>> suitably for your application.

>
>it would be inappropriate to make use of DBL_EPSILON.

Note carefully that I did not say DBL_EPSILON.
--
Mark McIntyre
CLC FAQ <http://www.eskimo.com/~scs/C-faq/top.html>

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Mark McIntyre, Dec 4, 2005
17. ### peteGuest

Mark McIntyre wrote:
>
> On Sat, 03 Dec 2005 23:59:57 GMT, in comp.lang.c , pete
> <> wrote:
>
> >Mark McIntyre wrote:
> >
> >> The solution is indeed to compare
> >> to 1+epsilon, but to define epsilon
> >> suitably for your application.

> >
> >it would be inappropriate to make use of DBL_EPSILON.

>
> Note carefully that I did not say DBL_EPSILON.

I would say that in cases
where a suitable definition of epsilon, is zero,
that the use of epsilon isn't required.

--
pete

pete, Dec 4, 2005
18. ### August KarlstromGuest

Ben Pfaff wrote:
> August Karlstrom <> writes:
>
>
>>pete wrote:
>>
>>>== is not a relational operator.

>>
>>?

>
>
> 6.5.8 Relational operators
> Syntax
> 1 relational-expression:
> shift-expression
> relational-expression < shift-expression
> relational-expression > shift-expression
> relational-expression <= shift-expression
> relational-expression >= shift-expression
>
> [...]
>
> 6.5.9 Equality operators
> Syntax
> 1 equality-expression:
> relational-expression
> equality-expression == relational-expression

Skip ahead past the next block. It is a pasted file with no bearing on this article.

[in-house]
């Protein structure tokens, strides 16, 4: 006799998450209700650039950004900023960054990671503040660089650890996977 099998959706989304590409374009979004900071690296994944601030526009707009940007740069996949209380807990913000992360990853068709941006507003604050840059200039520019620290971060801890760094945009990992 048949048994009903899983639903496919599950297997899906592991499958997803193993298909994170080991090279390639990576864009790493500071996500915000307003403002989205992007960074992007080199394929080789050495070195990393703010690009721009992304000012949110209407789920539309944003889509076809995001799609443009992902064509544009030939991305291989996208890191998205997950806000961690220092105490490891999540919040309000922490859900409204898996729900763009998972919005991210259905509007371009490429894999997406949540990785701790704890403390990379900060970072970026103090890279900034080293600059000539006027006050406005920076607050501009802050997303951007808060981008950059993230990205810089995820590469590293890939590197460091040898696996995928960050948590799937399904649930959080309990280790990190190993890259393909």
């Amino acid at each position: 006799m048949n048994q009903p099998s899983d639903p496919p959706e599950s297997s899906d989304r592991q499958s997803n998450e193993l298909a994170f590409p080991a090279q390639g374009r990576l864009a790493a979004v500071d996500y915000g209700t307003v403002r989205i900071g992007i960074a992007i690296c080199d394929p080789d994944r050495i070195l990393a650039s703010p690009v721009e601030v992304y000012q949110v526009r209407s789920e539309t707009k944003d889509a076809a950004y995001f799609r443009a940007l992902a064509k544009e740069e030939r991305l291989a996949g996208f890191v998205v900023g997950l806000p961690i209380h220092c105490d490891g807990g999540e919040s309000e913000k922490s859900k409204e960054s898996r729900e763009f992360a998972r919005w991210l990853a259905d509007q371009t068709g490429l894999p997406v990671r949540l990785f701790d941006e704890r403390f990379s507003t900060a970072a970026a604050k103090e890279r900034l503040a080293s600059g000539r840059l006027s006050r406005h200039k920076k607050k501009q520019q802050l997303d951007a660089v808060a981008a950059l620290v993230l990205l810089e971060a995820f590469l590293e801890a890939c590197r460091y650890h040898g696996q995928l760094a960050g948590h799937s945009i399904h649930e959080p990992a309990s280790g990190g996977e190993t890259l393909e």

> equality-expression != relational-expression
>

OK, that's weird. Still `==' works as a relational operator in the
common (mathematical) sense.

August

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August Karlstrom, Dec 4, 2005
19. ### SkarmanderGuest

August Karlstrom wrote:
> Ben Pfaff wrote:
>> August Karlstrom <> writes:
>>
>>
>>> pete wrote:
>>>
>>>> == is not a relational operator.
>>>
>>> ?

>>
>>
>> 6.5.8 Relational operators
>> Syntax
>> 1 relational-expression:
>> shift-expression
>> relational-expression < shift-expression
>> relational-expression > shift-expression
>> relational-expression <= shift-expression
>> relational-expression >= shift-expression
>>
>> [...]
>>
>> 6.5.9 Equality operators
>> Syntax
>> 1 equality-expression:
>> relational-expression
>> equality-expression == relational-expression
>> equality-expression != relational-expression
>>

>
> OK, that's weird. Still `==' works as a relational operator in the
> common (mathematical) sense.
>

Yes, it's a nice gotcha, isn't it? Like "byte", this is one of those terms C
appropriates in its own way and doesn't quite mean what you'd expect it to mean.

S.

Skarmander, Dec 4, 2005
20. ### peteGuest

August Karlstrom wrote:
>
> Ben Pfaff wrote:
> > August Karlstrom <> writes:
> >
> >
> >>pete wrote:
> >>
> >>>== is not a relational operator.
> >>
> >>?

> > 6.5.8 Relational operators

> > 6.5.9 Equality operators

> OK, that's weird. Still `==' works as a relational operator in the
> common (mathematical) sense.

I wrote what I wrote, plainly:

"== is an equality operator.
== is not a relational operator.

<= is a relational operator.
<= is not an equality operator."

--
pete

pete, Dec 4, 2005